Home / Books / Enola Holmes – Book 3: The Case of the Bizarre Bouquets | Book Review

Enola Holmes – Book 3: The Case of the Bizarre Bouquets | Book Review

Exploring the various adaptations of the world of Sherlock Holmes stories by Sir Arthur Conan Doyle, we came across the book series by author Nancy Springer who writes adventures featuring Sherlock‘s much younger sister Enola. We have reviewed the first two books in this series here on Thinkerviews platform.

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Continuing Enola‘s adventures is the third book called ‘The Case of the Bizarre Bourquets’. I had a chance to read this book as I persue the series and here are my thoughts for you on behalf of Team Thinkerviews.


Let us take a look at the cover page of this book.

Enola Holmes - Book 3: The Case of the Bizarre Bouquets | Book Covers

Enola Holmes – Book 3: The Case of the Bizarre Bouquets | Book Covers

The whole series has been illustrated with matching graphics on front pages and similar to the first two books in the series, this book also features a young, tall and thin girl attired in old-fashioned clothes. The colour theme is prominently black, dark pink and fluroscent green.

She is trying to climb a vertical wall in an attempt to get to the roof. This image features an incident described in the book towards the end. You can see her exposing stockinged legs shocking for the times :-). Like the previous books, there are objects placed in the semi-circluar arch surrounding her featuring a candy, a rat, a wig, a bush, a figure with prosthetic nose and lastly, Enola’s faithful dagger. All these are part of the adventure of the bizarre bouquets and the reader can find references to these as the story progresses.

Not a stand-out coverpage for casual browsers, but a fitting one in the scheme of things for the fans of this series.


The previous adventure came very close to threatening Enola’s life and scared her somewhat. As a result, she tried to contact her mother, but was disappointed. At the start of this book, we meet her in her slightly depressed, sulking mood, as she has shut herself indoors for days in her lodgings in the not-so-salubrious East End of London. She has also had to go her charity work at night disguised as a nun, as her brothers now know about this disguise and are looking for her.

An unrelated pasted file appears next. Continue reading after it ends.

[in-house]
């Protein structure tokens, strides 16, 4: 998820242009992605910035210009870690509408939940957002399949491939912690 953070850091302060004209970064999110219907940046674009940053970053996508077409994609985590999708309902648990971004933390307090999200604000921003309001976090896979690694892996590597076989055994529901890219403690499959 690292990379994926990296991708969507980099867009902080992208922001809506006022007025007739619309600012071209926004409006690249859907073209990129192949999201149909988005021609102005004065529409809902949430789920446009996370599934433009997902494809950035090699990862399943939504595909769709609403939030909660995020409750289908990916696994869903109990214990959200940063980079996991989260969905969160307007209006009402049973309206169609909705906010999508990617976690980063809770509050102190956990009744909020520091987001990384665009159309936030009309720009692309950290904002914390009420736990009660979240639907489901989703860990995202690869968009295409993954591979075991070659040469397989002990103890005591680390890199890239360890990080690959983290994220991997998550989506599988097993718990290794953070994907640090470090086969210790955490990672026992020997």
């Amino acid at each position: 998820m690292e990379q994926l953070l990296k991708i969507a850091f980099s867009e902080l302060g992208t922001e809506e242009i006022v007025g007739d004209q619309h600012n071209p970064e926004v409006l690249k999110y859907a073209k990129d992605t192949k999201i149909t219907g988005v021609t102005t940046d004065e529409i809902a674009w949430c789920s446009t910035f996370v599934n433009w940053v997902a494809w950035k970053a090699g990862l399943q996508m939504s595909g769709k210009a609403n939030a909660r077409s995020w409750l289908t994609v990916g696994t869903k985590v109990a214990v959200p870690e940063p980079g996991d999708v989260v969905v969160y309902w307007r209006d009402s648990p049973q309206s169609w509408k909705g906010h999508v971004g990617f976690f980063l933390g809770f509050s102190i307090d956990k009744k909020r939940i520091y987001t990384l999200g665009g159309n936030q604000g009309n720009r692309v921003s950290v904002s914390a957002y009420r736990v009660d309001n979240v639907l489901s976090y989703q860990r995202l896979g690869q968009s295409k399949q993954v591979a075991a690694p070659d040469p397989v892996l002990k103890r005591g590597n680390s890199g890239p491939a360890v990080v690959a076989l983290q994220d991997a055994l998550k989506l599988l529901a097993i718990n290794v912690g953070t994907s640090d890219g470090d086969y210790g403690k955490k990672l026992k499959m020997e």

She comes out of this abject mood, when she reads a piece of shocking news – Dr Watson has disappeared. Enola is fond of the kind doctor and decides to visit his wife and help in finding him. To escape Sherlock’s notice, she settles on a disguise she has not used before – that of a beautiful girl, an opposite of her hook nosed, sallow, plain profile.

She visits an interesting shop called Chaunticleer’s to obtain make-up and wig. She also obtains false identity cards for Miss Viola Everseau. When lovely Viola comes knocking on the Watson’s door, Mrs. Mary Watson is all amiability and welcoming. The two get talking and Enola gets the background information she needs. But, her attention is caught by a strange flower bouquet residing with all other messages of goodwill in the room.

She manages to rent a room in the house across from the Watsons and starts waiting for the next bouquet. She intercepts the delivery boy, who talks about a man who gave him the bouquet and then his nose fell out !!!

A strange co-incidence puts Enola on the scent of this man during her next visit to Cahunticleer’s. But just as she is about to clear the mystery of Dr Watson’s disappearance, she finds herself trapped in the glare of police searchlights while trying to get away from the mad murderer. She literally comes crashing down through a glass ceiling.

Will she survive this adventure? Will she ever re-unite with the family she so deeply craves?

Views and Reviews: